Thank You for this study, I started a study on face book in the book of Revelation, today I started chapter 4, The Throne of God. Not one Pastor or minister will tackle and preach the book of Revelation or Prophecy being full filed today. NOT ONE in my area of Akron Ohio , that I know of, and I have many friends that are pastors, and not one will contribute a word on face book, after I invited them. There are about 12 or more with several husband and wife pastors. I do not get it. This is why I am doing this study to pull out the fear out of all. We need to rejoice He is coming soon.

    1. Dr. Eli Lizorkin-Eyzenberg

      There is nothing scary in Revelation, Deborah. People feel inadequate, unprepared to teach it because it is complicated and one needs to know a lot about history, Hebrew and Jewish Scriptures to do a good job.

    2. Michael Lawrence

      I agree with Dr. Eli, Deborah. I also live in the Akron area and there is very little substantial teaching coming from the pulpits here. Teaching The Revelation and other books of that caliber requires a great deal of study and preparation. Many Pastors are too distracted with prosperity theology and social gospel to rock the boat with sound doctrine. Let’s keep our city in prayer.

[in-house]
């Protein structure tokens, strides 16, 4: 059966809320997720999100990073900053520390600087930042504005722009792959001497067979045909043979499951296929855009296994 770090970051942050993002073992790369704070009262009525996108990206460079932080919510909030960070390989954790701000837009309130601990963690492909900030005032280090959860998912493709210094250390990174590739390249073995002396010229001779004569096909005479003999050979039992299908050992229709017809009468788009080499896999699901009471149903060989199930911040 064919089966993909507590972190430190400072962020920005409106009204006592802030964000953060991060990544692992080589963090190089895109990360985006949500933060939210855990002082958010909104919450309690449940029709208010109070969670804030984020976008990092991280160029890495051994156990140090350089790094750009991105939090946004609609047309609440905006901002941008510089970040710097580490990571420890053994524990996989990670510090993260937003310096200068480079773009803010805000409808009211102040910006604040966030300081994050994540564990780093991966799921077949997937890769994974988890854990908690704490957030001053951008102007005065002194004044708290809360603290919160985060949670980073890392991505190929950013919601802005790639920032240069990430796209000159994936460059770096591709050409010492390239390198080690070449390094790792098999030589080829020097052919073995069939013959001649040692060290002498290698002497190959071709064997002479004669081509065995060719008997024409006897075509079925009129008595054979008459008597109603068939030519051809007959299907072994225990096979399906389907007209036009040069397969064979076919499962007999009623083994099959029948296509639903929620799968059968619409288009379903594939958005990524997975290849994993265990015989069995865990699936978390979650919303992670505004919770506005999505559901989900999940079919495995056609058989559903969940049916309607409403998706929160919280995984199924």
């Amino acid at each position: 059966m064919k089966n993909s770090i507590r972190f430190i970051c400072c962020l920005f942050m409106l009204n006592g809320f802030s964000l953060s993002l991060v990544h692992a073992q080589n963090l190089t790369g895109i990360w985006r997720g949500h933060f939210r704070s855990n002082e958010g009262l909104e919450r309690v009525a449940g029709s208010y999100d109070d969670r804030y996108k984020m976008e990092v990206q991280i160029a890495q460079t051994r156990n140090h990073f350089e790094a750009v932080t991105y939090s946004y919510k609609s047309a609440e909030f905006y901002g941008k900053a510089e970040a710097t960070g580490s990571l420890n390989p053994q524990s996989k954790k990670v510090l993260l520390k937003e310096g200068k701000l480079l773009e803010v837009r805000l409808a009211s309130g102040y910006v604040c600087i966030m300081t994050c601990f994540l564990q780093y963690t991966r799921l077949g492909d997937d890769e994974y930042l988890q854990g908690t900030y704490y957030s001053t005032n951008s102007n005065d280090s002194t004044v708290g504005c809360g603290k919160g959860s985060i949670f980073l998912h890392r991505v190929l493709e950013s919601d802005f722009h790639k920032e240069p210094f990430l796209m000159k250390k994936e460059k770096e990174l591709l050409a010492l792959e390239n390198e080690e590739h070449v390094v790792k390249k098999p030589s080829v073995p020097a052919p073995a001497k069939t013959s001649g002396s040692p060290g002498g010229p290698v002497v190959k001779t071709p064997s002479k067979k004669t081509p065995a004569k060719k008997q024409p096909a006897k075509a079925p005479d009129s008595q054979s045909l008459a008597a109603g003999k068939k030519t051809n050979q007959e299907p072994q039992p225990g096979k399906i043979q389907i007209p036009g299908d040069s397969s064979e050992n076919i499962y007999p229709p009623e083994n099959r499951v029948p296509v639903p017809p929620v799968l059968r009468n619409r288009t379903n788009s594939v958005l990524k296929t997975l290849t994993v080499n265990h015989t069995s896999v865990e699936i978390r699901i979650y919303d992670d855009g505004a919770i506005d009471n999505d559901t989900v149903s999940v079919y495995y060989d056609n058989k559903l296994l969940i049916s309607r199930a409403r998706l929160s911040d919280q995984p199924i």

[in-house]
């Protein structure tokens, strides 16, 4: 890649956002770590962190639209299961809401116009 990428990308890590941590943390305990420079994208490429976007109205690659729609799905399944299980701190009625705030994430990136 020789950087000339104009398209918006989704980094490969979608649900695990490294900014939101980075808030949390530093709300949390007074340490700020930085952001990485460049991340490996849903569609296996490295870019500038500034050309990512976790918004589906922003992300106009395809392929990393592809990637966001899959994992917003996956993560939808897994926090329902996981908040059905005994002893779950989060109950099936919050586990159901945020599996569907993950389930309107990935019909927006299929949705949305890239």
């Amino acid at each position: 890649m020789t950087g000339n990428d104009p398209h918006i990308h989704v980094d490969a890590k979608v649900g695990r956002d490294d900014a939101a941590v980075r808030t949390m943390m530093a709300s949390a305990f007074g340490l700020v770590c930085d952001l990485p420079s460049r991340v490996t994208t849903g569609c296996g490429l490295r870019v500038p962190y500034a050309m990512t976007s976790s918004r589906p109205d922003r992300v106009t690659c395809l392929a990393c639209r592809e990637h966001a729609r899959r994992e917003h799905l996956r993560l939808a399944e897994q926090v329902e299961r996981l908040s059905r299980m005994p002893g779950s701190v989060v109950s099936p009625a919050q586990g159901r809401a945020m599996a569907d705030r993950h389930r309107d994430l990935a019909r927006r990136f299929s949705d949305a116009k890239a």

3. Shannon Evans Emmans

      Deborah and Michael, you should try Pastor John Muncy, he’s in Ohio but he travels around a lot doing prophecy seminars… and by the sound of it you’d really like him. He has a special study he does on the calamities that befall nations that are against Israel… it is very intriguing.


  7. yetilived

    I hope to understand this better as my perspective within the historical text still influences my words repentance and grace. First, what did the 7 bulls and 7 Rams represent in Numbers? The two treacheries of the Nicolaitans as I see it (coming from a non-sacrificial system) are:
    1. WORKS – What part does God play in… our bread, our clothes, our sacrifices? ( Gen 22:8, Exodus 24:4-7, Mark 14:22-25)
    2. Poor social laws – wouldn’t second law be hidden as offerings to God (first law) rather than brotherly love if idol worship was present. And how does someone repent from second law and still acknowledge the Roman Government? 
    I treasure these articles – looking forward to more …..